Theme Of Hospitality In Beowulf

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By demonstrating how the benign exchange of hospitality changes into a vicious cycle of assault and retaliation and how it ultimately leads to tragedy, Beowulf makes a point about the limits of hospitality, whereby nothing short of death can end the cycle of obligation. The world of Beowulf is constructed upon the rules of hospitality and requisites of reciprocity. As Marcel Mauss asserts, there are no free gifts. Regardless of time and place, a gift of any sort “obliges a person to reciprocate the present that has been received” (Mauss 9). While it might appear so, Beowulf’s arrival at the shores of Denmark to proffer his help to Hrothgar to kill the monsters is not a simple act of selflessness. He partakes in a system of exchange that underlies …show more content…

As Beowulf descends to the lair where Grendel’s mother resides, he becomes a guest of hers, though ironically one who strives to kill his hostess. His sword is described as being unable to “bite” (Beowulf 1524) through her body, a term which echoes Grendel’s feasting earlier in the poem. The act of making his sword bite into a creature that is indirectly cast as his hostess breaches the rules of hospitality, and this illustrates how the rules of hospitality have been sabotaged by the monsters in the poem. Even the rhythm of the fight scene between Beowulf and Grendel’s mother is reciprocal: Beowulf flings his sword away, grips her shoulder and throws her to the ground. In retaliation, she clutches him tightly in her embrace, makes him fall, and pounces on him. She draws a knife but fails to cut through his chain-mail, and in return, he swings a sword and slashes through her neck, killing her (1535-68). Once again, reciprocity ends in death. While this dispatching of the second monster seems cause for rejoicing, it also reinforces the notion that there is no way to end the cycle of hospitality and reciprocity without …show more content…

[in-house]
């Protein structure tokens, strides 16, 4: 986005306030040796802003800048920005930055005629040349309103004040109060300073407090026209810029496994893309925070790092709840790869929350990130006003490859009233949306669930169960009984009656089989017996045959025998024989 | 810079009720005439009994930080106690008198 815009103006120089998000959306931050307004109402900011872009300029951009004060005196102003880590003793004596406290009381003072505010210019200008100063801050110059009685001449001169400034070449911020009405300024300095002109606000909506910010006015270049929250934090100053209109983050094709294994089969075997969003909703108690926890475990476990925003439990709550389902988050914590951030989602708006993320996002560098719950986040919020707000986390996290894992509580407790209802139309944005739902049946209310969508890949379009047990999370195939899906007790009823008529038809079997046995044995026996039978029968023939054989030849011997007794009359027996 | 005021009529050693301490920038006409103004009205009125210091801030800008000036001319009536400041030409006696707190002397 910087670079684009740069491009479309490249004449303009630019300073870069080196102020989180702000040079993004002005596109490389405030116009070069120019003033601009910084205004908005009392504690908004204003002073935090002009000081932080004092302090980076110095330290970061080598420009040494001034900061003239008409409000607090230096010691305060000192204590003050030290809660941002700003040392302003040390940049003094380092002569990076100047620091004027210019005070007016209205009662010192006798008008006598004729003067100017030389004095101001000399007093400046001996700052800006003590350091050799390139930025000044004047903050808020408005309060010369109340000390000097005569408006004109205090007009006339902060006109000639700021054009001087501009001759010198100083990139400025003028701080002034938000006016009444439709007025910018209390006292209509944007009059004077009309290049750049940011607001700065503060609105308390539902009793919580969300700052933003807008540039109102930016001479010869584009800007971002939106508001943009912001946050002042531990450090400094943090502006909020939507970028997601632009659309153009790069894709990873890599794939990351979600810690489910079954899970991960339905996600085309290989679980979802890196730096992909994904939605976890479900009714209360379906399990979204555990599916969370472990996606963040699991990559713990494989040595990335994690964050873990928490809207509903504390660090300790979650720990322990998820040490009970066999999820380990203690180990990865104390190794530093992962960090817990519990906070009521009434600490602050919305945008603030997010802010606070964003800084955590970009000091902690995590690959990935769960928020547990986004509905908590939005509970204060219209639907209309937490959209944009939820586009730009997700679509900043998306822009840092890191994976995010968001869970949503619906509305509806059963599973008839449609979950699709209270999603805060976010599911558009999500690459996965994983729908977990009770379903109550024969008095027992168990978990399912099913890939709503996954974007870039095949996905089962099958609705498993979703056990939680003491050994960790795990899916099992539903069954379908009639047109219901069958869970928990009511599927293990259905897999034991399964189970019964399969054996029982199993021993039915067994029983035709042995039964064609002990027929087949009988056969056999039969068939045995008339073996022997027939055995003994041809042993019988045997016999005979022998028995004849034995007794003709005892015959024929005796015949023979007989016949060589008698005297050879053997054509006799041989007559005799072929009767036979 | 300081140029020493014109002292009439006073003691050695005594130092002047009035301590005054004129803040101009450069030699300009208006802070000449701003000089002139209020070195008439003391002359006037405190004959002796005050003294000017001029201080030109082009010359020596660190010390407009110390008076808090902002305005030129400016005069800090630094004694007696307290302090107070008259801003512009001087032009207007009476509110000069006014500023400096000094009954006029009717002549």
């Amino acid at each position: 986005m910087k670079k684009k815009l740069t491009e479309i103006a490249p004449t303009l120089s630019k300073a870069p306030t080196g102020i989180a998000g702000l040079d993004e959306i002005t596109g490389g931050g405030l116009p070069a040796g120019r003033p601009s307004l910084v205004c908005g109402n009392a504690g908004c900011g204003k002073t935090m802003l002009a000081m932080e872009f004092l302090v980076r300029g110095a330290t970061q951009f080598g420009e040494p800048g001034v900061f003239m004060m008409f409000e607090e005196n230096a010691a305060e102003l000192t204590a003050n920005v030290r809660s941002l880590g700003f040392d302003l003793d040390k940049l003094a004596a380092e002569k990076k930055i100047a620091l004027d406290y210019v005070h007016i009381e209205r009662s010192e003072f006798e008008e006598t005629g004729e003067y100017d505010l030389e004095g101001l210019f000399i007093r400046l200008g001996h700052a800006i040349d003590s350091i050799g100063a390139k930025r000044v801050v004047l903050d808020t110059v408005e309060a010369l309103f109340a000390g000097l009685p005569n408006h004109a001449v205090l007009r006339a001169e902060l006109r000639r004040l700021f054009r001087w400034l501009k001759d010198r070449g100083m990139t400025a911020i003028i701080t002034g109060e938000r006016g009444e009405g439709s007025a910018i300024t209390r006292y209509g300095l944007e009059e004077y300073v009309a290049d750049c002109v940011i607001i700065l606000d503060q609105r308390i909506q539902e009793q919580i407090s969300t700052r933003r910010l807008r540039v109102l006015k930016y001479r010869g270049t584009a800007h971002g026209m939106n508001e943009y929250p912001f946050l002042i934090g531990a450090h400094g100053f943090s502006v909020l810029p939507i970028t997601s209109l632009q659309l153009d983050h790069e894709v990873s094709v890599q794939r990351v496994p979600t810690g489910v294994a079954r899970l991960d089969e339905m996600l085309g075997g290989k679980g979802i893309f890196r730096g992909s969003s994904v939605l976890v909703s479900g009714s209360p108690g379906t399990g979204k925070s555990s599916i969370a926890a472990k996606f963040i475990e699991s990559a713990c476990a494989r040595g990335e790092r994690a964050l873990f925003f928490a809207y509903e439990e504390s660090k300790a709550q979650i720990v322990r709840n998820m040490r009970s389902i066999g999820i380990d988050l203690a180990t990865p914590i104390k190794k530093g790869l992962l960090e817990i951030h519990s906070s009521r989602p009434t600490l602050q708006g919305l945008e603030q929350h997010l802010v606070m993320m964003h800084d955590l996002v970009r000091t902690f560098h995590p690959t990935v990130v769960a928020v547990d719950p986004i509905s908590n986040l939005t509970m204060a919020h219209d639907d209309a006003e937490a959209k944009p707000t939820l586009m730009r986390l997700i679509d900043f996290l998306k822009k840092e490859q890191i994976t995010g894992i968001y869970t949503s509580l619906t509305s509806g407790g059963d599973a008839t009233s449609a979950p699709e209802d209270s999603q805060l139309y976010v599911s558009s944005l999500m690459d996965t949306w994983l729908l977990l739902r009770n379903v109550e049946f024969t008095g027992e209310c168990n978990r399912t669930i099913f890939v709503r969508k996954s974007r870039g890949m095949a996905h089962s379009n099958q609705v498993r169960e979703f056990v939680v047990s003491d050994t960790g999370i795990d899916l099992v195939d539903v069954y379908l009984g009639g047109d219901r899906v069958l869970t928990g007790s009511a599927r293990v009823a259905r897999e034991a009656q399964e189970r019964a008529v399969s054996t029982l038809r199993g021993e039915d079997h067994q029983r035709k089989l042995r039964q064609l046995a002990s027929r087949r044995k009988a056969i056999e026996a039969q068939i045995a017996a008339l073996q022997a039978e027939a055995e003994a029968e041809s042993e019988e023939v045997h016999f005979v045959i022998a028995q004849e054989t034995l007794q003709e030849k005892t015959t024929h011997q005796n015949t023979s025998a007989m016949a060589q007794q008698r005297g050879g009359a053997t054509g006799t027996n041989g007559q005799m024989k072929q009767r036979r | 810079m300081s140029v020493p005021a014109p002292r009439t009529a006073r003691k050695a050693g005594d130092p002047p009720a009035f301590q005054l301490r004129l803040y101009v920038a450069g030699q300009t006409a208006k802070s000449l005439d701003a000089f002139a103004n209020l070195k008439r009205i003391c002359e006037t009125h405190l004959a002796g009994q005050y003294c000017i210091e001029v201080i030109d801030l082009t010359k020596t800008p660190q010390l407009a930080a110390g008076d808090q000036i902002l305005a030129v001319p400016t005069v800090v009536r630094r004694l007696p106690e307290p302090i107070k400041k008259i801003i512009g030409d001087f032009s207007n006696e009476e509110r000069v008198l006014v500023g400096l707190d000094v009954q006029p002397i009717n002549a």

Heardred’s mistake in offering hospitality to the sons of Ohthere results in him being “mortally rewarded with wounds from a sword” (2386). Onela’s treatment of Heardred’s hospitality as treachery results in a cruel parody of hospitable exchange: a fatal sequence of assault and revenge. The fate of Heardred also serves to reaffirm that hospitality in this poem can never wholly seal itself from treachery and peril. Later on, in his report to King Hygelac after returning to Geatland, Beowulf speaks of how Hrothgar attempts to make peace between the Danes and Heathobards by marrying his daughter Freawaru to Ingel. In spite of the feud between the two sides, the Heathobards are obliged to host and entertain the Danes since a Danish princess is marrying the Heathobard king. But as Beowulf mentions, “the spear / is prompt to retaliate when a prince is killed” (2029-30). Paradoxically, the system of reciprocity here becomes a source of both Heathobards’ hospitality (as host) as much as their desire to retaliate against the Danes. Ultimately, the force of grievances outweighs the bond established through the offering of the bride as a gift: a guest who wears the heirloom snatched from the host’s father has betrayed hospitality, which invites retaliation from the host. This suggests the limitations of hospitality as a principle of socio-economic

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